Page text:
I’d like to know how many school systems, maintenance departments, fire & rescue departments, etc., are running biodiesel in their buses and trucks. This is the kind of thing government can mandate to make a difference, especially with the unnecessary miles some of these vehicles are driven. And we all know there’s a vast supply of leftover chicken fat in Georgia.

    I could easily do without Saturday mail delivery. In fact, I could probably live with a Monday-Wednesday-Friday delivery schedule.

  11. Doug Deal says:

    dr jay,

    I know it is a lot easier to argue with straw men, but I left buying more energy efficient vehicles off for a reason.

    Common Senseless,

    Say to you regarding straw men. As far as energy conservation goes, I am probably one of the best I know in that regard. I live 5 miles from work (get gas once every three weeks), keep my heat off most of the winter and rarely turn on lights. I actually do the things voluntarily that others just give lip service to. However, I am strongly against having the government try to live all of our lives for us.

    The single biggest handicap, which trumps all other issue in energy, is our reluctance to proceed at full speed on nuclear power. Any tinkering in any other way pretending that there is another solution to the bulk of energy problems is a fool’s errand.

  12. RuralDem says:

    Amazing how the view is shaped by party. If one party proposes an idea, it’s viewed as “mandatory” and vilified, however, as long as a member of your party proposes the exact same thing, it’s considered “being to hard on him” if that person is criticized.

    That’s the problem with our country. Party loyalty trumps fixing major issues.

  13. plainjane says:

    I think Congressman Kingston is right on target. Change does start with the consumer. I have found myself driving slower and it definitely helps. His idea of ways we can contribute to solutions is a suggestion of a change in behavior and a way we can keep government from having to do ALL of our thinking for us. If you know anything about what is really going on in Washington, you would know that only people like Congressman Kingston and fellow GOP colleagues are debating effective legislation. Our own speaker of the house has constantly shot down energy proposals and left the minute August recess began to promote the book she just wrote. In the meantime, Republicans stayed behind in Washington to press for immediate action which is what we need. High oil prices have went on far too long.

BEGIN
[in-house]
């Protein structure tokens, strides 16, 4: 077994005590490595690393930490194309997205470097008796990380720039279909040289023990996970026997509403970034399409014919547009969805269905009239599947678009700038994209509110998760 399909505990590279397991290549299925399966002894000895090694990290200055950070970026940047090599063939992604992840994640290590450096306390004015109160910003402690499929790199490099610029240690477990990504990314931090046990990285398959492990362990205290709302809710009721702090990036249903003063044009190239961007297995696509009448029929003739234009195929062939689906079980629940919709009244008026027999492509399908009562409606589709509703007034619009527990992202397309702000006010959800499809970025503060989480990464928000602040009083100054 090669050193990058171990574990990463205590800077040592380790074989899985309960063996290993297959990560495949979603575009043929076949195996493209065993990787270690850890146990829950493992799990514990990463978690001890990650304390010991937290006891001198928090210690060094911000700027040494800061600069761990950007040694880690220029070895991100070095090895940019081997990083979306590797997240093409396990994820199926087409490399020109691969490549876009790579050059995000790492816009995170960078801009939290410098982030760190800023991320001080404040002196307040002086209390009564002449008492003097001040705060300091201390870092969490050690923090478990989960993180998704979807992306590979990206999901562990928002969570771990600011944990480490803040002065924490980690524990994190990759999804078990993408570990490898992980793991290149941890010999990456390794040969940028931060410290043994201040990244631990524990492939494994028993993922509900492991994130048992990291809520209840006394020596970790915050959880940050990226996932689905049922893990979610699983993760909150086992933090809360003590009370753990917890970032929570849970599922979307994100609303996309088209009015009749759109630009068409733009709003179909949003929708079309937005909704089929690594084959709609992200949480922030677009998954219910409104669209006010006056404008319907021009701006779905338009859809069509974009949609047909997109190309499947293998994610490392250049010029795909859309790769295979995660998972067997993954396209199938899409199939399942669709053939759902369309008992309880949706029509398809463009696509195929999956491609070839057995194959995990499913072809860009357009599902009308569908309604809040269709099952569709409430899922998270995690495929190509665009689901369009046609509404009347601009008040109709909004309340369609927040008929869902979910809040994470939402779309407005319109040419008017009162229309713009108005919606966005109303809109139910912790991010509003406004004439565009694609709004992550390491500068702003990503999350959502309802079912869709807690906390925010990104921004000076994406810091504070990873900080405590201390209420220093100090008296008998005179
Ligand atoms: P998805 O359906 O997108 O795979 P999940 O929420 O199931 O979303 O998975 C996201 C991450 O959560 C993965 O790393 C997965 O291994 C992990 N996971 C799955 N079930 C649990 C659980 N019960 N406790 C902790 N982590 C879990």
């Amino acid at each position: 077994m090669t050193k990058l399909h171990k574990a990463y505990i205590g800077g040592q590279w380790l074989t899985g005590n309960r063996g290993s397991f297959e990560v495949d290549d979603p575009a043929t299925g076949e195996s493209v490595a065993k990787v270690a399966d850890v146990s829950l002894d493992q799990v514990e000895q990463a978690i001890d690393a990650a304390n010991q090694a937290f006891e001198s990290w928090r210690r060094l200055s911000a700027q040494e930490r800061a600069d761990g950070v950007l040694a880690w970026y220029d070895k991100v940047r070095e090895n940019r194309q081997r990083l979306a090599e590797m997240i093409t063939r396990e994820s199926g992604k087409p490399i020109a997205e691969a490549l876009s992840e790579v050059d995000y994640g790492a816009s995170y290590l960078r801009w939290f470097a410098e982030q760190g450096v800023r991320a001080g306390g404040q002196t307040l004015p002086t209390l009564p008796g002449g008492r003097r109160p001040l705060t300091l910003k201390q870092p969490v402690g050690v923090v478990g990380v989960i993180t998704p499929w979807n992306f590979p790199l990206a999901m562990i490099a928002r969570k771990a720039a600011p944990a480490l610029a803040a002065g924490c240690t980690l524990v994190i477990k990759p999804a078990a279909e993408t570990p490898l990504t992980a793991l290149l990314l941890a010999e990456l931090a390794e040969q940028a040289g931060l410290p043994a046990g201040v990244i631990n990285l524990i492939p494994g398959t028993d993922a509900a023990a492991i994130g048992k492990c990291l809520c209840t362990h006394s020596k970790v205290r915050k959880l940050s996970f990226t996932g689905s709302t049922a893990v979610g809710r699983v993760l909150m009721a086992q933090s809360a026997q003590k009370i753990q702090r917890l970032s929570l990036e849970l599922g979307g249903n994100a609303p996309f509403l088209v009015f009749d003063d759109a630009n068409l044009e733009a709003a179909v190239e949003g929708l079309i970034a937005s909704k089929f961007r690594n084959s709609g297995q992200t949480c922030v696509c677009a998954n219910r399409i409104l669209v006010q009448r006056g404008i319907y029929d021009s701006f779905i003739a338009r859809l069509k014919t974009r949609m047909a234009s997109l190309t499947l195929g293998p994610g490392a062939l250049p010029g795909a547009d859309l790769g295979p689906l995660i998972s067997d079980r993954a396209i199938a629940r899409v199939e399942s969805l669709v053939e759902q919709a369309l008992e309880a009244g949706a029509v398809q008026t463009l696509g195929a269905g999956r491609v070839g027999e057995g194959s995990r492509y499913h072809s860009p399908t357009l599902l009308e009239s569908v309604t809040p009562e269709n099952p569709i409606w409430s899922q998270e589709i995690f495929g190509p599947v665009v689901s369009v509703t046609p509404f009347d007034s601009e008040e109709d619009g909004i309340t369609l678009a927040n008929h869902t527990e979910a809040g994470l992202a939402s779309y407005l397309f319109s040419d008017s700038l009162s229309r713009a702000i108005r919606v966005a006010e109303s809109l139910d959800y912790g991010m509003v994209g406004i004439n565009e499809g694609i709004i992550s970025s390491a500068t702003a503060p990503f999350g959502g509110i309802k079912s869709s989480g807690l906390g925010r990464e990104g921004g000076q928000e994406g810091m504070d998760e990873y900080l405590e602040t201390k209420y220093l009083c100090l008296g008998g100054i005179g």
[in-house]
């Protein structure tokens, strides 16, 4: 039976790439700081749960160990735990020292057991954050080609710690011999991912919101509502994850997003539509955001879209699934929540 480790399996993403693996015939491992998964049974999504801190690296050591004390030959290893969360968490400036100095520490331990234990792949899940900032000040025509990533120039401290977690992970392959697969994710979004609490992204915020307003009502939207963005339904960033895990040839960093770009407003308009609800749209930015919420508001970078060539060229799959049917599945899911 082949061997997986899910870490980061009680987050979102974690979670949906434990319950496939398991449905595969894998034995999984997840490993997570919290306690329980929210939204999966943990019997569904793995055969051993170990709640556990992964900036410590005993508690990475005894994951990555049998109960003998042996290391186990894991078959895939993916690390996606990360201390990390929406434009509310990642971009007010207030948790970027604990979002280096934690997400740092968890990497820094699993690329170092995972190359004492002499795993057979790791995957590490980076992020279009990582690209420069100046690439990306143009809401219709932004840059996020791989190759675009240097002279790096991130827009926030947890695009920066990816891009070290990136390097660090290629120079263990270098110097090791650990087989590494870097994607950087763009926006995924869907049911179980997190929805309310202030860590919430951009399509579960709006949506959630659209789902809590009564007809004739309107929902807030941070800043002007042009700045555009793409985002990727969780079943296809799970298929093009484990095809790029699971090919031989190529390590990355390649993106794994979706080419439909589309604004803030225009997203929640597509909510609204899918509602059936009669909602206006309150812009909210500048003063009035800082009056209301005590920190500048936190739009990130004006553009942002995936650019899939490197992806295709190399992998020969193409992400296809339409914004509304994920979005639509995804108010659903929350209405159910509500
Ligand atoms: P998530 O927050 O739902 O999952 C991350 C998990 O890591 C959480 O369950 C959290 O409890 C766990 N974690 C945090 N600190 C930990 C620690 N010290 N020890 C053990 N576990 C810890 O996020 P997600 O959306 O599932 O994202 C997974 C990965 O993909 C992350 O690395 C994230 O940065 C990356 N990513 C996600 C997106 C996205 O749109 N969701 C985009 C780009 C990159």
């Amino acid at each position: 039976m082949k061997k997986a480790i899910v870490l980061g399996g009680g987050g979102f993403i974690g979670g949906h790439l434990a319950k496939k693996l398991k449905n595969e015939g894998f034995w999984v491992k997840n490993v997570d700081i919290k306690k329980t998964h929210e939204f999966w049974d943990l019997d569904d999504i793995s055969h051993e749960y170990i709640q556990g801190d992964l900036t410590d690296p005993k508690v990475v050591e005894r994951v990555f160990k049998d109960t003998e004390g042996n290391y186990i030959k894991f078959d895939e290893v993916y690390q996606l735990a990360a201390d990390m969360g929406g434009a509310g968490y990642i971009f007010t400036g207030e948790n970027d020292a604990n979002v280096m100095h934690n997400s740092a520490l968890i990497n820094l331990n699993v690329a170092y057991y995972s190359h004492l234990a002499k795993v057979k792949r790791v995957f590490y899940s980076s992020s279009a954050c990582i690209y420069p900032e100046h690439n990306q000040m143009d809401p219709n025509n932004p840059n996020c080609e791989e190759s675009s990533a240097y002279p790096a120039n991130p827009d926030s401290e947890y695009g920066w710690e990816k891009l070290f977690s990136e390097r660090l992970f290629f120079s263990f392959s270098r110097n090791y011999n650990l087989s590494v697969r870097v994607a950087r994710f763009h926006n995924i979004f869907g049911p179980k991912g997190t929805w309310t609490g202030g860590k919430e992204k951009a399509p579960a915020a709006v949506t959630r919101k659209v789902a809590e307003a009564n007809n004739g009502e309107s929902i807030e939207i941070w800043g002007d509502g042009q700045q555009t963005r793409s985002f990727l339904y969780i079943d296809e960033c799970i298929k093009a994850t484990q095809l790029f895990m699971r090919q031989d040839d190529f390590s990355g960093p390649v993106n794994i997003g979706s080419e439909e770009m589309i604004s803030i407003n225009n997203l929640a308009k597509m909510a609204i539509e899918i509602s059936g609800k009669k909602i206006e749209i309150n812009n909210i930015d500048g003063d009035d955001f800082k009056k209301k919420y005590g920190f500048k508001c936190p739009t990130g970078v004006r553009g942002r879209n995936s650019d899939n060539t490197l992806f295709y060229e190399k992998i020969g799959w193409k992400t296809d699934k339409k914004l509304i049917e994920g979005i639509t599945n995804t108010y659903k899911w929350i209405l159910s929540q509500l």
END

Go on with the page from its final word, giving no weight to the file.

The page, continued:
14. Chris says:


    We don’t. We take the oil we’re sending to power plants and refine it in to diesel and gas. We take the natural gas we use to run power plants and put it into CNG cars. Energy is Energy.

  15. I’ll echo what Buzz said. We can’t be myoptic in our approach to energy and their are TWO ways to bring down energy prices:

    1. Increase suppy, and
    2. Decrease demand

    It’s no good increasing the supply if demand will increase too. I understand China and India are consuming more, but we still use more energy than both. Conservation IS NOT THE SOLUTION, but, it must be part of any realistic solution.

    I don’t think that all of the ideas for conservation Jack was bringing up involved the government shoving them down our throat, but there should be some government action as well. You can’t get rid of Saturday mail delivery without a bill to do it. One less day of junk mail!

  16. Doug Deal says:

    Common Sense,

    If you have excess nuclear, you can covert that energy into liquid fuel in any number of ways (with some loss of energy). One way is to use electolysis on water to create hydrogen (which can be compressed and used as fuel) and another way is to super heat almost anything and break it down to its constituent parts.

    The second type of approach is not neccessarily efficient, but with a fully nuclear economy, excess energy during off peak times will be in abundance, as nuclear plants prefer to run at a constant level.

  17. Doug Deal says:


    I have not seen that many in Geogia (the only one I have seen was in Savannah), but in Ohio they have a large number of drive-thru alcohol sales places. You actually drive through the building and someone comes to your window to take the order.

    So not *all* drive thru’s are bad.

  18. Coastal NC, around Kitty Hawk, has tent like structures called “brew thrus” where you drive under the tent (kind of like a self service car wash), each side is lined with beer fridges, and they put whatever you want in your car. We need to put a rider on the Sunday alcohol sales bill to allow these, too.

  19. Doug Deal says:


    I am still waiting for the beer vending machines. Or something like one of those coffee/coco vending machines that can whip up a mixed drink. Select from column A for spirit, column B for mixer and select options for ice or double.

  20. Doug Deal says:

    Send royalties to

    Douglas Napolean Caesar Alexander Deal III, esq.
    1 Easy Street
    Macon, GA 31212

    Remember $1,000,000 is spelled One Million Dollars + 00/100!!! with three exclamation marks.

  21. Chris says:

    Dang it. I accidentally released some spam clean out the queues.

    I’m going to blame my alternate personality Icarus, he was in control at the time.

    (my considers selling this idea to the Nicols’s defense team).